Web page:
Universal Human Rights Month
December 10 marks the 65th anniversary of the United Nations Commission on Human Rights’ endorsement of the Universal Declaration of Human Rights. The declaration’s scope and mission was foundational and unprecedented because it asserted human-kind’s innate political, economic, and social rights.
Civically engaged archeology can play a unique role in this declaration’s enactment—from providing the means to resolve historical discrepancies, to facilitating reflection and healing. Archeology conducted at both Manzanar and Minidoka—two Japanese internment camps during WWII—has served multiple purposes. It has provided a mode of healing for former internees and their families, while also allowing them to participate in the interpretation of the resources. Learn about the archeology conducted at the camps.
The discovery of the African Burial Ground has been heralded as one of “the most important archeological finds of our time.” This site, in the middle of New York City, was the resting place for more than 15,000 free and enslaved African-Americans between the late 17th and late 18th centuries. The discovery and ensuing controversies spurred the engagement of descendant communities and scholars interested in the African Diaspora. This example brought forth the profound impact that black Americans have had historically within the nation, and has served to challenge biased histories.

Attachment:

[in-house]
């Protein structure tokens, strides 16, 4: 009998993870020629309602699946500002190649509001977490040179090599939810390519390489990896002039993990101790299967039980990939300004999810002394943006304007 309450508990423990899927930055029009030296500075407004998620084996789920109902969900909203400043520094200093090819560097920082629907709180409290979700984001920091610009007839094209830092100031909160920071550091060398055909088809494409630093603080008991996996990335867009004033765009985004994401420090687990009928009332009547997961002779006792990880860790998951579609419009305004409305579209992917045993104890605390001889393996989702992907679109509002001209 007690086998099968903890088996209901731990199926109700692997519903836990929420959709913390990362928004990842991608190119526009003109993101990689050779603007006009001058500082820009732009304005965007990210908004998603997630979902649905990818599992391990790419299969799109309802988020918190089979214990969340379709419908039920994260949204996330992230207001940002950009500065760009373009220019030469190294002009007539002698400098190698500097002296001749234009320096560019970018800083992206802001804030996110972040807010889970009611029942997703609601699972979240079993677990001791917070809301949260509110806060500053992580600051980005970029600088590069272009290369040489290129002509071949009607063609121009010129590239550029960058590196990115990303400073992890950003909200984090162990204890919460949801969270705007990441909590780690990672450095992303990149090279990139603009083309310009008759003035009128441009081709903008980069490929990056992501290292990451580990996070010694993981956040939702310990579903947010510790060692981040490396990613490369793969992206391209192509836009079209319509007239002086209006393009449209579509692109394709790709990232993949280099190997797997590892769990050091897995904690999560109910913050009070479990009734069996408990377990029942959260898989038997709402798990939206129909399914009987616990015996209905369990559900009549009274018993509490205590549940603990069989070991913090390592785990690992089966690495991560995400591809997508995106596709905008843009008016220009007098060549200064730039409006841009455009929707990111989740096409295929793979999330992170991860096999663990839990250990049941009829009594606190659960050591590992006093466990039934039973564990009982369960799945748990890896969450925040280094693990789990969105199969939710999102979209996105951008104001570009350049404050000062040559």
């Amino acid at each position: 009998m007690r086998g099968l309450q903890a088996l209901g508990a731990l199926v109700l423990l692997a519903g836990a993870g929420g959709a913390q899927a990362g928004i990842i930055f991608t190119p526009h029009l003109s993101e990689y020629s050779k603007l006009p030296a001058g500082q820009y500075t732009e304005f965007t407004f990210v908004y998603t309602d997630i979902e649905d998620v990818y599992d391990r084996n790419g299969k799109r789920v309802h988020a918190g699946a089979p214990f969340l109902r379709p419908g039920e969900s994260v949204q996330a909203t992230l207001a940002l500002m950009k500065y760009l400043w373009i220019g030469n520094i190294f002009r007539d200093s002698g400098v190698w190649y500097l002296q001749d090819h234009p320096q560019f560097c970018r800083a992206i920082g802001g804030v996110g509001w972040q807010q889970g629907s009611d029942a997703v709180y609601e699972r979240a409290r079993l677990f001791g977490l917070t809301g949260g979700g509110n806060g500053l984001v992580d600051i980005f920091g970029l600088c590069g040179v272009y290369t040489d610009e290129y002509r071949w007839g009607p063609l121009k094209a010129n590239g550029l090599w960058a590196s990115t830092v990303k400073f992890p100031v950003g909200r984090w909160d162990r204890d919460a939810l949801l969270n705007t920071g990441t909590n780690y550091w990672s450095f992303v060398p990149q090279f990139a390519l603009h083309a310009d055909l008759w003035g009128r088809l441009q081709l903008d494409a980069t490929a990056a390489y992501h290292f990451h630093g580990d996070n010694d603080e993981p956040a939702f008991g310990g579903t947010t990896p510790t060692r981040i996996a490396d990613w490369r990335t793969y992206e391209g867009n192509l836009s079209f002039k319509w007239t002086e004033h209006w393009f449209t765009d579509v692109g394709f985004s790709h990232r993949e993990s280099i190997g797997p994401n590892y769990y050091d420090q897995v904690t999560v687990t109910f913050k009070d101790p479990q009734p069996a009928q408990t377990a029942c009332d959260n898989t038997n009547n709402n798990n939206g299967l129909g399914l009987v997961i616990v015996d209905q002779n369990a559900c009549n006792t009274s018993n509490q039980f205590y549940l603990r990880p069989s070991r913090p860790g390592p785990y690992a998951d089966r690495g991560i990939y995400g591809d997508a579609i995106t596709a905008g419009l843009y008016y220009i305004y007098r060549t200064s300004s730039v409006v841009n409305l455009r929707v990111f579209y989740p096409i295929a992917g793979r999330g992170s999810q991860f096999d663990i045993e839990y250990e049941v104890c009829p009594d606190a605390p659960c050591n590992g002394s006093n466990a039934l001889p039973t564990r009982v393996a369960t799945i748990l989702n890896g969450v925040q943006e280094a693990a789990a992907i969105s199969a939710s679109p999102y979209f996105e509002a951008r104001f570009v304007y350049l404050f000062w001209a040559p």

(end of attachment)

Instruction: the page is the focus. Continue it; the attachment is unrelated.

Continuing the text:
Colorado’s Sand Creek Massacre has been marked with controversy since it occurred in 1864. This site, where 160 Arapaho and Cheyenne were killed by nearly 600 troops, became visually unrecognizable a few decades after the attack occurred. While the site had generally lacked presence within American popular history, the massacre’s legacy was still strong among Arapaho and Cheyenne. In this project archeology was controversial because its findings differed from tribal oral histories, yet it was still integral to establishing the site’s boundaries in preparation for the area’s acquisition. Therefore, it was able to help create a sacred space where the attack can be memorialized. Learn more about the role of archeology in the development of Sand Creek National Historic Site.
Archeological projects, like those featured above, increasingly involve both local and descendant communities as archeologists recognize their ethical responsibilities to involve multiple stakeholders. Our technical brief provides explanations of civic engagement and social capital as well as case studies and suggestions for ways that archeologists can participate and contribute to the creation of social capital.